The Bremen Enquirer from Bremen, Indiana on June 5, 1924 · Page 3
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The Bremen Enquirer from Bremen, Indiana · Page 3

Bremen, Indiana
Issue Date:
Thursday, June 5, 1924
Page 3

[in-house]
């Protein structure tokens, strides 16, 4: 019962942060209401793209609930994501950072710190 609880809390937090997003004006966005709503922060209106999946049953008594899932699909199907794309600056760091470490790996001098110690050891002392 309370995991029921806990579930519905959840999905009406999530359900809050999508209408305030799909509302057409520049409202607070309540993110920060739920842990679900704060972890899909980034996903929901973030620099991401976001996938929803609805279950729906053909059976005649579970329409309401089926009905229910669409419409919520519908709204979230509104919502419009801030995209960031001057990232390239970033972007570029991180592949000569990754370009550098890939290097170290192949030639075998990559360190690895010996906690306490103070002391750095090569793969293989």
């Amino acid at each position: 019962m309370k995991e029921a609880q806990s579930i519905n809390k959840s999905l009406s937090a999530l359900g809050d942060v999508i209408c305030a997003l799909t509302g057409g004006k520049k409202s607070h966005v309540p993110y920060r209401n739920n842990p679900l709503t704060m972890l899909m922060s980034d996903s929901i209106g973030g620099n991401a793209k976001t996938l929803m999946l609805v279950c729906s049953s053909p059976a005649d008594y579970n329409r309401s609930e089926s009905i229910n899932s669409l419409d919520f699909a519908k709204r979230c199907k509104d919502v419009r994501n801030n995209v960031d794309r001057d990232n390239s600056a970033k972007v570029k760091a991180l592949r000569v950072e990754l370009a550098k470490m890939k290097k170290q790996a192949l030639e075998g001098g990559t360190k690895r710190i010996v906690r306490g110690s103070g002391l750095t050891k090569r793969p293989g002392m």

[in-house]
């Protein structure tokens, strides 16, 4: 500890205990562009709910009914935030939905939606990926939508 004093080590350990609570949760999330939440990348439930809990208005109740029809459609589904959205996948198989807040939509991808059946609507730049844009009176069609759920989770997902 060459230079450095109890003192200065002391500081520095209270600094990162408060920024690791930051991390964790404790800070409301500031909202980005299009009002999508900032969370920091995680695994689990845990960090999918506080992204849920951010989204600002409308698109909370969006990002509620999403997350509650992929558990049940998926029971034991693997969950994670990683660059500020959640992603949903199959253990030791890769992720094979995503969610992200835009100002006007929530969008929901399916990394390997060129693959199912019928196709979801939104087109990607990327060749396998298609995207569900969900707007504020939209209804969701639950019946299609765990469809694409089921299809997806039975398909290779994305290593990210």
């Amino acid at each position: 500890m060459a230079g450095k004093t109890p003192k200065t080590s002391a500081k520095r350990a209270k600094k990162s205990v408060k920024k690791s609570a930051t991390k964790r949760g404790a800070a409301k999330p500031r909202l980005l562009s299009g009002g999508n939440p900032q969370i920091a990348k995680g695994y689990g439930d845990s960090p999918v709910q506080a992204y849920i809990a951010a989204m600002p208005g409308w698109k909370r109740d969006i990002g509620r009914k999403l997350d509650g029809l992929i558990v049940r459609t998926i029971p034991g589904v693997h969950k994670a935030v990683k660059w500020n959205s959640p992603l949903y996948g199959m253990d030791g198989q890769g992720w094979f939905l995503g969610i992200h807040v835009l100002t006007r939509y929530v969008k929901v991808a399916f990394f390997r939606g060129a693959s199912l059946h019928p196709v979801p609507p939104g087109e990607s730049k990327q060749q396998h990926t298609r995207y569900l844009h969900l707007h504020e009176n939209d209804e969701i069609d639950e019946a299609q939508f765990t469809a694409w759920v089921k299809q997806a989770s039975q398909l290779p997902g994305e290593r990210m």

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THE BREMEN ENQUIRER, THURSDAY, JUNE 5, 1924. 3 these accidents, each crowd expresses certain fundamental reactions, pos SALVATION ARMY THE SHELTERING SHADOW Hf7rrrra (7 M,jMIIIMILJ)LMHMiiHilH anifirainfi rijvi"riirfiiMiiii A Combination of Fun, Facts and Foolosophy dent physician coanmitted him to a ward. The next day the chief resident physician made the examination, while the patient groaned and wailed. With a laconic smile the doctor marked "ergophobii" on his card and passed on his rounds. "Just think, isn't that terrible?" cried the patient. "Of all things, I am stricken with ergophobia. What will become of me?" "You're discharged fro mthe hospital, that's all," said the resident physician curtly. "But I am dying from ergophobia. Say, doc, w-hat does that mean?" the patient asked. "Oh, its a common disease. The word is derived from 'ergon, meaning work, and 'phobia,' meaning fear. In plain words, my man, you're suffering from a fear of work just plain laziness, that's it." The Salvation Army maintains 31 rescue homes and maternity hospitals in the United States. Last year, 3,186 girl-mothers found a haven of hope and a new grip on life for themselves and their little ones in the "ShelteringShadows of these "Heartsease Homes. sesses certain elementary desires common to all humanity. Each crowd is at bottom a vast reservoir of blind desire, vague faith, dumb suffering; each crowd is composed of units that breathe, hope, die; each crowd is uncoordinated personality in conflict with individual differentiation; each crowd is at once Everyman and No-man. Ergophobia Scared Him Until It Was Explained A broad-shouldered man shuffled into the receiving ward of a city hospital in Philadelphia the other day and demanded a thorough examination for a mysterious disease that had "completely knocked him out." He was so insistent that the resi IKROEHLER "Davenport "Bed fentril n i i nTnsfii 'ft, S J lied R$$m A genuine Kroehler living room suite of unusual beauty in a modern and overstuffed pattern. The back is spring-filled; the seat has removable spring-filled cushions. May be purchased in many varieties and combinations of covering materials, such as velours, tapestries and mohairs. The chair. and rocker are luxuriously upholstered. May be purchased with or without the davenport bed. Come in and get our prices. " HUFF'S "The Home of Unusual Furniture fore devoid of personal ability to ' share in the lives and fortunes of) others; the truly strong personality ' is he who is able most fully to share and understand the nature of those with whom he is in contact, and who correspondingly subordinates his individuality to theirs. And the same is true of crowds, as of individuals, j A crowd has personality; it has little j or no individuality. It is a fact that j crowds in different countries reveal i individual differences: thus an English crowd is less excitable, restless, noisy, than an American crowd; and a ; Chinese crowd may be even more re-. served, for aught I know; yet, despite arc Co me An average of three girls and their babes to each county in the States of Indiana and Michigan, were cared for in these institutions last year at an average cost of $300 for each duo of unfortunate mother and baby. Crowd Has Personality But Little Individualitv It would have been more to the pur pose if the critics had insisted upon Walt Whitman's position as the poet of personality, rather than of indi viduality, writes John Gould Fletcher in the North American Review. These terms are commonly confused in the minds of most people, and even held to be interchangeable. In reality a maximum of individuality implies a iminimum of personality and visa versa. The individual, as such, is necessarily isolated and there mm" H "Hi! i. fisi r-- -yi 5 C ITS THE NEED" a erritorial Official Reveals High Spots of Home Service Program. Grand Rapids, Mich. (Special). "Seventeen thousand human beings a day are fed by Army in its nation-wide home service program," said Col. Alexander M. Damon, n e w territorial chief secretary of the Salvation Army, in an address before the advisory boards and friends of the organization here. "In our effort to Col. Damon. help meet human-1 lty's need In the United States last year," he said, "we' helped bridge the gap of want for over 1,600,000 needy men, women and children. Even in the most prosperous times In our country, hundreds of thousands of men are out of employment. This means suffering and privation for hundreds of thousands more of the helpless ones who are dependent on them. Indeed, the poor we always have with us. "Remembering Kindliness." "Ours is a problem of both ends of society's ladder. The one with our dealings In the lowest and darkest places of life where men, women and children are down and almost out. The other with keeping alive on the part of those at the top of the ladder a remembering kindliness ever quickened by the thought that they are their brothers' keeper and that 'where much is given much Is expected. "It is so easy for people not to sense hunger on the part of others when their own table Is spread, or cold, in winter, when their own feet are warm and their own hearths are blazing. To remember the humanities is to remember the Giver of all good. Charity was announced by the Man of Galilee as the cardinal virtue of Christian living without which all else becomes as 'tinkling brass. Not only Is It our function to serve In the dark r" "es of life but ever to keep stirred ,.p in the hearts of those able to help us to help others, the necessity of keeping us mobilized and equipped for our tasks down at the bottom. ' Problem of the Ages. Mankind generally subscribes to the proposition that 'a man may be down but he's never out. But is it so kind to woman? The lowly Naza- rene, in no unmistakable terms, championed the just criterion of an equal chance to 'come back for both man and woman. 'Neither do I condemn thee; go and sin no more, He said to the unfortunate woman that men would stone. It is upon this precept that we have built the work in our rescue homes and maternity hospitals where, last year, 3,186 girls found a haven of refuge from degradation or suicide, were constructively minls- tered to and permanently restored to their better selves and to society. To correct a somewhat popular impres sion that It Is only the flotsam and Jetsam of young womanhood that finds Its way into these homes, last year, in one of them, out of 50 girls received, seven were high school girls from good families and three were school teach ers. GoBpel of Good Citizenship, The Salvation Army has been called the 'conscience of the street corner. 'Render unto Caesar the things that are Caesar's and unto God the things that are God's,' is the simple gospel method of right living and good citizenship that The Salva tion Army sang and taught from the street corners of the United States, within earshot, it is estimated, of over 35,000,000 people last year." If yon want to know what kind of an Instltutlom tke Salvation Army la, pick out a man nho served In France and aak him. He will tell you that the Salvation Army hut never closed ita doora to the man in need. The war broug lit oat folks and Insti tutions in their true Unlit. Sham tinder Are la almost impossible. Big; talk doesn't convince like brave bearta. The Salvation Army proved Its mettle In the war. The war la over. But the Salvation Army la still with ns, the same sort of an era;anlaation it was, with the same Ideals and the same brave workers it had since William Booth and Ma wife founded It In 1845, on a poorly Uarhted corner In the most needy .section of London. Peace isn't so spectacular as war. But human hearts ache Jast aa sorely la peace as la war. Empty atoamacha cry Just aa ins latently la the alleys of a peaceful city as behind the lines in France. Reaehtaar the unreached la the mission of the Salvatloa Army. In the odd comers of our cities, where the larne-rant and needy wait with nlckerlna; hope fer help that haa net eeme, where the Ctrl who haa atepped aside hide from the eyes of an unforglvlna" world, where the battered seal nurses his mis fortunes la bitterness aad wsaders if there la a God fer such aa hethere the Salvatloa Army ca with opea arms aad sympathetic hearts aad takea to ita bosom the unreached. It'a no use feedlnar a man coed ad- rice on an empty stomach. Feed him Brat, and then reform him. That's the army way. When you make your donation to the Salvation Army la Its coming aa seal, you are not taklnar a chance. You re maklnar an Investment la human - f s How Much for a Soul? Mel qui, Conducted. Concocted and Confiscated YERS LIBRE. Samson Had The right Idea About Advertising. He took A couple of Columns And soon had Everything Coming His Way. DOUBLING UP. A story is told of an old Indian who brought a squaw to the- reservation minister object: matrimony. The minister asked the bride-to-be if her chief had any property. She shook her head. "And you, are vou anv better off? asked the sky pilot. Again she shook her head. "Then what on earth do you want to get married for?" queried the reverend gentleman. "Him blanket. Me got blanket. Too damn cold sleep one blanket," answered the copper-skinned maiden. Cfr JJ Maybe it ought to be mentioned over in the local news columns, but we thought maybe you could squeeze giggle out of the announcement that Ed Henry attended a sale the other day a mile and a half northeast of Southwest. There's one thing about this school consolidation business that puzzles us: Where are all the statesman going to cofme from after the little old red school house is gone? IF JAZZ EYER DIES, WE'LL KNOW WHERE IT WENT ALL RIGHT. The poetry of motion, we opine, is a girl at a picnic with a bug down her back. flf TEMPUS FUGIT. Time was when the young Bremen blood who bought his gal a soda for a nickel was considered a spend thrift X'nw the vouner fellow is a piker who hasn't a hip flask handy to put a few drops in her drink when the waiter's back is turned f JUST WAIT. Two little Hebrews were quarreling about their own personal ap pearance. "Oh, Abey," said one, "look how A rt r vrOIl ST 1 Dirtier than me a lot." "Veil," said the other one, "ain't I three years older than you? And that reminds us of a family we heard of in South Bend. It seems that they moved out of a house thev had been living in ten months because they discovered the Aw Kfm-P thev moved tnat tnere were no faucets in the bath tub 3 Not all men are homeless, but we heard one Bremen woman remark that some are home less than others, and she looked straight at her hus band when she said it. M sa at Doc Denison believs a baby is not necessarily influenced by any thought? nf pronomv when it nuts its toes in its mouth to make both ends meet. fr i Before there were any slates or paper or pencils, we find by a care ful perusual of the Bible, people had to multiply on the face of the earth. S y NOT HIS PARTY. Mr. Alullgan was lying upon his death-bed. Mrs. Mulligan was seat ed at his side, giving what small con solation she could offer in the cir- ci4m stances. "Sure, Mike," said she "is there inpything I cud do fer yez before ye lave us ? " "Margaret, me darlint," said he, "I think I smell the odor of roastin' pork. I believe I cud eat a bit of it.' "I'm sorry Mike," said she, "but I can't cut into that pork roast. We are savin' it fer the wake." And Now In Closing l he congregation will please rise while we sing the parting song "Willie. Run and Get the Mp, Your I i Get Uimdeira Stiraw FISHY. T i A hy eld fUher framed Fischer Fished for fish from the edge of a fissure; A f;h with a srrin Fulled the fisherman in; Now they're fishing: the fissure for Fischer. WOMEN'S RIGHTS. Since the close of school, a teacher who does not expect to teach in the san e neighborhood next year conies forward with a copy of this letter said to have been received from the mother of one of the pupils: "Dear Mis You rite me about whippin' Sammy. I hereby give you permission to beet him up any time it is necessary to learn him lessons. He is just like his father you have to learn him with a club. Pound role ire. into him, I want him to get it, and don't pay no 'tention to what his lather says. I'll handle him." 3 DIG IN! Going out to the races at Indian apolis on Decoration Day we heard a man complaining bitterly as he took his seat in the train and thought he would have to ride backward. Finally his wife, occupying the seat facing him, exchanged with him. The train pulled out of the yards and the man found himself again with his back to the engine. Again he grumbled, protesting that he could not ride backward. Again his wife changed with him. Then she said: "When you die I am going to bur vou face down. Then you won't have to travel backward." 3fc NATURALLY. The inquisitive old lady was bending over the bed of a wounded soldier whose head was swathed with cotton and linen. "Were you wounded in the head, my boy?" she asked. "No'm," replied a faint voice. "I was shot in the foot and the band-ace has slipped up." And He Ought To Be There. From over about Rochester comes a tale of a father who did not like the young man who had been calling on his daughter. "In plum tired of seeing him around," declared the old man, "and I just had the pleasure of kicking him into the middle of next week." "That's very careless of you, father," replied the girl; "we had arranged to be married on Monday." More proof that man was in tended for work: He yearned for butter, and nature gave him a cow. FOME. Ee careful, son, if you are wise, And do not make a break; You'll find the girl with dreamy eyes Is very wide awake. rjV 3f Just as school was about to close, one of the girls in the home economics class wanted to know if jelly fish get their jelly from the ocean currents. 3fr The way of the transgressor may he hard but he can find better going by turning to the right. V Fashion men say nightshirts are j back, but we'll have to wait until a hotel fire to see if it's true. 3 3fc 9 Rudy Stoller, that stickler for exactness, wants to know what in thunder Eve did for clothes in the winter when the fig leaves were all dead and shriveled up. My Dear, Yon Should Have Seen Her! Among the victims of theft at the swimming pool in the last few days is little Esther Gableman, daughter of Mayor Gableman. Her bathing suit, a costly barette, disappeared. Portsmouth, 0., Daily Times. It is not so much what happens to you, but rather the way you take it, that shows what kind of a man you are. The Latest Thing In Petting Parties. She leaned forward, hugging herself with crossed legs. From Joseph a Those we are showing with the cushion sweat-band are the last ,word in head comfort for the hot weather One of the many styles we are showing will please at $2 to $5 Light Weight Oxfords you. Straws hints WITH HOT WEATHER ROOM Shirts $1.50 to $3.50 Silks $5 to $7.50 As one man said when he slipped on a pair "Why, it is almost like going barefooted." Of course, it isn't just the same, but they are mighty comfortable for hot days. At $5 and $6 Full cut bodies o n these Shirts that are made from cool, light weight summer fabrics insure plenty of roomy comfort during the hot weather when the ordinary shirt clings to your body. The DIETRICH CO, remen Conrad's Twixt Land and Sea. Papa Missed the Spittoon." loula.